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Coming up: The venue is the medium for Against the Grain Theatre's brush with art song

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Christopher Mokrzewski rehearsing the Agasint the Grain ensemble at a Canadian Opera Company rehearsal space earlier this week (Joel Ivany photo).
Christopher Mokrzewski takes the Agasint the Grain ensemble through their vocal paces at a Canadian Opera Company rehearsal space earlier this week (Joel Ivany photo).

A theatrical concept rattles around in director Joel Ivany’s brain much like the film character stuck inside John Malkovich’s head. In the movie, the character repeatedly ends up on the shoulder of the same New Jersey highway. But Ivany’s concepts invariably land somewhere new and unexpected.

Ivany, founding artistic director of Against the Grain Theatre, has brought us a Bohème in a bar, a Turn of the Screw in a claustrophobic upstairs university meeting hall and, later this week, intense art song in a yoga studio.

This is no place to look for a traditional song recital, with a gowned singer standing still next to a grand piano on a bare stage.

Instead, Ivany is creating a series of theatrical gestures, which begin at the Extension Room’s front door.

“The design is more of an art installation,” says Ivany. “You are meant to walk in a feel a part of what you’re going to experience.”

So the space needs to be a willing partner from the earliest stages of artistic planning.

Although Ivany officially lives in Toronto, the life of a freelance opera director has him away for many weeks of the year — most recently directing a critically praised production of The Tales of Hoffmann for Edmonton Opera.

Against the Grain projects are planned around weeks when Ivany can enjoy Toronto. And that means planning as well as putting on actual shows. And, for this group, matching a concept to a venue is key.

Ivany typically spends many days walking and cycling around the city looking at any sort of building or space that could double as an envelope for theatre.

This season’s first show is at a yoga studio. The next one, coming in late May, will feature Mozart’s opera The Marriage of Figaro turned into a real wedding, set in a post-industrial, loft-like wedding-reception venue above the Design Republic store at Queen and Bathurst Sts.

Ivany has even written a new English libretto and renamed the affair Figaro’s Wedding. (He smilingly describes how there will even be an actual string quartet playing in the space, just like at a real wedding reception.)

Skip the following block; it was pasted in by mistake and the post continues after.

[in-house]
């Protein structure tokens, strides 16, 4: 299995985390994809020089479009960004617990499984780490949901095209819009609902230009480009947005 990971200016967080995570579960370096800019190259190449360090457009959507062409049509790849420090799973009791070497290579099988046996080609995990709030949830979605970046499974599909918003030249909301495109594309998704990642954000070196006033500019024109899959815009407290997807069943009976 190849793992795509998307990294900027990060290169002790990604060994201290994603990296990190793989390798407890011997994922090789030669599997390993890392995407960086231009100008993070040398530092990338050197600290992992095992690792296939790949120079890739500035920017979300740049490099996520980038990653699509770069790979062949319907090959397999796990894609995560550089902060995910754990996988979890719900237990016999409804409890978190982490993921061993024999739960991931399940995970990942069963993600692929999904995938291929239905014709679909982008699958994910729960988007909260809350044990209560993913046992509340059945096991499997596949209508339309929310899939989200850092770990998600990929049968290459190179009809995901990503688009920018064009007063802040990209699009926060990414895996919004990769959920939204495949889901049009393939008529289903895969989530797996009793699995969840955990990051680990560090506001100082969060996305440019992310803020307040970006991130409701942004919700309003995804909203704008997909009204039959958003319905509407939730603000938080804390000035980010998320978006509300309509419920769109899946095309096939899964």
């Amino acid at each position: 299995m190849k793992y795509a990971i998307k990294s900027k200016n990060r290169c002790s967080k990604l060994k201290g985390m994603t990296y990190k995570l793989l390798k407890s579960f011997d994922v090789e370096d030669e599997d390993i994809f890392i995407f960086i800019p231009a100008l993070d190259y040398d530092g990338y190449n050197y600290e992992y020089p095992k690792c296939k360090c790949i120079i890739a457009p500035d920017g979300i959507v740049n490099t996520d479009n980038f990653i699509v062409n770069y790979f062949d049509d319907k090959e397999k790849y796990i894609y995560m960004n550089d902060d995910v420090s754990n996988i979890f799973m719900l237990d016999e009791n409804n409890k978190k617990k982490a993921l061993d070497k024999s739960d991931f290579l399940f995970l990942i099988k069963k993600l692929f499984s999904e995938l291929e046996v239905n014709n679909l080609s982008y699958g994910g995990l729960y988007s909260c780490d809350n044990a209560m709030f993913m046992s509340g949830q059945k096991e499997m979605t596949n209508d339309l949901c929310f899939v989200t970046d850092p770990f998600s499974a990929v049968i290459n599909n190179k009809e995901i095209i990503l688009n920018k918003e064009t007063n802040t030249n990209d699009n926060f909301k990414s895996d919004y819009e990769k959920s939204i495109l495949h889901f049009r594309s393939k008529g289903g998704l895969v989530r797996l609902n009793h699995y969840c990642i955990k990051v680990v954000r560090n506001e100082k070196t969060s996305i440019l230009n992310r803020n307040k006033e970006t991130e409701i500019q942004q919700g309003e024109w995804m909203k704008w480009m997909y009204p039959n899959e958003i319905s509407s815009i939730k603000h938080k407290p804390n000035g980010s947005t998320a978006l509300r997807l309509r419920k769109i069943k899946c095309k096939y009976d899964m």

This week’s shows are a bit less boisterous, more interior — perhaps a bit like how the true practice of yoga is as much about spiritual alignment as  stretching muscles and connective tissue.

The music comes courtesy of living Hungarian composer György Kurtág — his Kafka-Fragments, for voice and solo violin — and 20th century Czech composer Leos Janácek — The Diary of One Who Disappeared.”

Ivany says he had seen the Kurtag piece performed while working with the opera company is Oslo, and the Janácek song cycle was an ideal complement.

“I was looking for something complete, rather than pared down this time,” Ivany explains. “We’re going heavy, all-in,” he smiles.

That includes the space — as designer Michael Gianfrancesco is using the yoga studio’s full wall of mirrors for dramatic purposes.

Ivany has cast some wonderful singers, including tenor Colin Ainsworth, mezzo Laruen Segal and sopranos Jacqueline Woodley and Lesley Bouza (who has done stellar work with the Toronto Mendelssohn Choir in recent concerts). The music director is fellow Against the Grain Theatre founder, Christopher Mokrzewski.

But venue and artist quality aside, this is still about some pretty intense music.

“This is  a hardcore purist concert,” says Ivany. “We hope it doesn’t scare anyone away.”

For more details on the performances, which take place at 30 Eastern Ave on March 1 and 2 at 8 p.m., click here.


Here, as background, is a fascinating documentary about The Diary of One Who Disappeared, featuring English tenor Ian Bostridge:

John Terauds

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